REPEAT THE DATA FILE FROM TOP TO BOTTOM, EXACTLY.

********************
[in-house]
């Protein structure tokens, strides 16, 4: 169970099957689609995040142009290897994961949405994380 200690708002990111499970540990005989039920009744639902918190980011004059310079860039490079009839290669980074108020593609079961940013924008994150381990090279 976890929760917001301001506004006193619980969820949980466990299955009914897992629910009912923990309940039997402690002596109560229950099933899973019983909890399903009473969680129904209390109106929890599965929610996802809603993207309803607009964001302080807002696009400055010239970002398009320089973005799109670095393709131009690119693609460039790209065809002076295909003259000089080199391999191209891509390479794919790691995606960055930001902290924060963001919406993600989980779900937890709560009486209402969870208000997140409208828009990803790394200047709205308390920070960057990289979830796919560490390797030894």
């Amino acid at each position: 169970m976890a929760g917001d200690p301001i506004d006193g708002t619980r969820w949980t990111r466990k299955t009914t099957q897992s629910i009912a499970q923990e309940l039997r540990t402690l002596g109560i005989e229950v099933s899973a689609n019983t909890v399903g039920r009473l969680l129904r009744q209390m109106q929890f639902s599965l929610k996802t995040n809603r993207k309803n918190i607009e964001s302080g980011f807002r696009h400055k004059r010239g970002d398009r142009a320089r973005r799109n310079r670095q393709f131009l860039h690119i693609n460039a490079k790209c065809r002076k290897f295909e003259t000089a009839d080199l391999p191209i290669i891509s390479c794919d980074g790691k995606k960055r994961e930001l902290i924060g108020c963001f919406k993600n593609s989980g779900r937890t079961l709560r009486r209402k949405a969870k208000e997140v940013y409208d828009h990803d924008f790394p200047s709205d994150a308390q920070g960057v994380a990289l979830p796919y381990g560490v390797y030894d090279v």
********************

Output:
[in-house]
């Protein structure tokens, strides 16, 4: 169970099957689609995040142009290897994961949405994380 200690708002990111499970540990005989039920009744639902918190980011004059310079860039490079009839290669980074108020593609079961940013924008994150381990090279 976890929760917001301001506004006193619980969820949980466990299955009914897992629910009912923990309940039997402690002596109560229950099933899973019983909890399903009473969680129904209390109106929890599965929610996802809603993207309803607009964001302080807002696009400055010239970002398009320089973005799109670095393709131009690119693609460039790209065809002076295909003259000089080199391999191209891509390479794919790691995606960055930001902290924060963001919406993600989980779900937890709560009486209402969870208000997140409208828009990803790394200047709205308390920070960057990289979830796919560490390797030894």
């Amino acid at each position: 169970m976890a929760g917001d200690p301001i506004d006193g708002t619980r969820w949980t990111r466990k299955t009914t099957q897992s629910i009912a499970q923990e309940l039997r540990t402690l002596g109560i005989e229950v099933s899973a689609n019983t909890v399903g039920r009473l969680l129904r009744q209390m109106q929890f639902s599965l929610k996802t995040n809603r993207k309803n918190i607009e964001s302080g980011f807002r696009h400055k004059r010239g970002d398009r142009a320089r973005r799109n310079r670095q393709f131009l860039h690119i693609n460039a490079k790209c065809r002076k290897f295909e003259t000089a009839d080199l391999p191209i290669i891509s390479c794919d980074g790691k995606k960055r994961e930001l902290i924060g108020c963001f919406k993600n593609s989980g779900r937890t079961l709560r009486r209402k949405a969870k208000e997140v940013y409208d828009h990803d924008f790394p200047s709205d994150a308390q920070g960057v994380a990289l979830p796919y381990g560490v390797y030894d090279v």